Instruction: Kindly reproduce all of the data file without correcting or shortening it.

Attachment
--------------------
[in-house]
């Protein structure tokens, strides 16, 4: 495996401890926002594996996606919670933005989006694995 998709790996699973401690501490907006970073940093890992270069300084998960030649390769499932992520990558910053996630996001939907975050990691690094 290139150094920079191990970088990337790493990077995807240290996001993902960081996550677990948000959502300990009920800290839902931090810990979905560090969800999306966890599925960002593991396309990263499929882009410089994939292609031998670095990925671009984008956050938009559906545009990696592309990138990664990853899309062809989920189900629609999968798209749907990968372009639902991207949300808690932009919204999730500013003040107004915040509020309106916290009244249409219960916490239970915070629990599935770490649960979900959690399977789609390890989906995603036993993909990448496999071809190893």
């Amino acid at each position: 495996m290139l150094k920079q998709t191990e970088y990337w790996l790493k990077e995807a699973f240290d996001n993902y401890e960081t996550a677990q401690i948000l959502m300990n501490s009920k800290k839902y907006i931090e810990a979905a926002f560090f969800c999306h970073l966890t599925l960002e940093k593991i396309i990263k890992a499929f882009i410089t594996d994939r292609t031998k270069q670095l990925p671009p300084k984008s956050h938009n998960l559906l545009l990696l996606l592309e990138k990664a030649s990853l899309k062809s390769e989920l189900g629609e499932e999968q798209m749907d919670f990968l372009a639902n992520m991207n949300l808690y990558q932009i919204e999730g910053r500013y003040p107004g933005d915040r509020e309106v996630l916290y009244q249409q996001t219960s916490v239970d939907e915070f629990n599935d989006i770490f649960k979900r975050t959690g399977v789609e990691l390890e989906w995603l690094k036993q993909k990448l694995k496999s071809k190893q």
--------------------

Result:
[in-house]
């Protein structure tokens, strides 16, 4: 495996401890926002594996996606919670933005989006694995 998709790996699973401690501490907006970073940093890992270069300084998960030649390769499932992520990558910053996630996001939907975050990691690094 290139150094920079191990970088990337790493990077995807240290996001993902960081996550677990948000959502300990009920800290839902931090810990979905560090969800999306966890599925960002593991396309990263499929882009410089994939292609031998670095990925671009984008956050938009559906545009990696592309990138990664990853899309062809989920189900629609999968798209749907990968372009639902991207949300808690932009919204999730500013003040107004915040509020309106916290009244249409219960916490239970915070629990599935770490649960979900959690399977789609390890989906995603036993993909990448496999071809190893």
């Amino acid at each position: 495996m290139l150094k920079q998709t191990e970088y990337w790996l790493k990077e995807a699973f240290d996001n993902y401890e960081t996550a677990q401690i948000l959502m300990n501490s009920k800290k839902y907006i931090e810990a979905a926002f560090f969800c999306h970073l966890t599925l960002e940093k593991i396309i990263k890992a499929f882009i410089t594996d994939r292609t031998k270069q670095l990925p671009p300084k984008s956050h938009n998960l559906l545009l990696l996606l592309e990138k990664a030649s990853l899309k062809s390769e989920l189900g629609e499932e999968q798209m749907d919670f990968l372009a639902n992520m991207n949300l808690y990558q932009i919204e999730g910053r500013y003040p107004g933005d915040r509020e309106v996630l916290y009244q249409q996001t219960s916490v239970d939907e915070f629990n599935d989006i770490f649960k979900r975050t959690g399977v789609e990691l390890e989906w995603l690094k036993q993909k990448l694995k496999s071809k190893q």